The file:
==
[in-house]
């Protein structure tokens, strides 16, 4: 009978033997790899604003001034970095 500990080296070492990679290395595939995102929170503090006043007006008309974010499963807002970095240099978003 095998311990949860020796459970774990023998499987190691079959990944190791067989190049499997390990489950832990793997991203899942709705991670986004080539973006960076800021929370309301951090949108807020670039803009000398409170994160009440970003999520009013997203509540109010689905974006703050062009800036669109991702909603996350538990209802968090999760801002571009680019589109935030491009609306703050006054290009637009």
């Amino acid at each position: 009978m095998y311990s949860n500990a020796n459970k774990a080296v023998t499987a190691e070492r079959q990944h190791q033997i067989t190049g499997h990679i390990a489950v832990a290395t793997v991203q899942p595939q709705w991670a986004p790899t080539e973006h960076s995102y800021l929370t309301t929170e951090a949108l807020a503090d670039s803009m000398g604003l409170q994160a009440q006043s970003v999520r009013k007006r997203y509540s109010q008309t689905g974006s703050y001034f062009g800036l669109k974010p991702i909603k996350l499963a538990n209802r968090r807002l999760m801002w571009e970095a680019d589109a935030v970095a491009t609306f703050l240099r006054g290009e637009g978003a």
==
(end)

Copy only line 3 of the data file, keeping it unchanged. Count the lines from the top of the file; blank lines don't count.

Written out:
């Amino acid at each position: 009978m095998y311990s949860n500990a020796n459970k774990a080296v023998t499987a190691e070492r079959q990944h190791q033997i067989t190049g499997h990679i390990a489950v832990a290395t793997v991203q899942p595939q709705w991670a986004p790899t080539e973006h960076s995102y800021l929370t309301t929170e951090a949108l807020a503090d670039s803009m000398g604003l409170q994160a009440q006043s970003v999520r009013k007006r997203y509540s109010q008309t689905g974006s703050y001034f062009g800036l669109k974010p991702i909603k996350l499963a538990n209802r968090r807002l999760m801002w571009e970095a680019d589109a935030v970095a491009t609306f703050l240099r006054g290009e637009g978003a």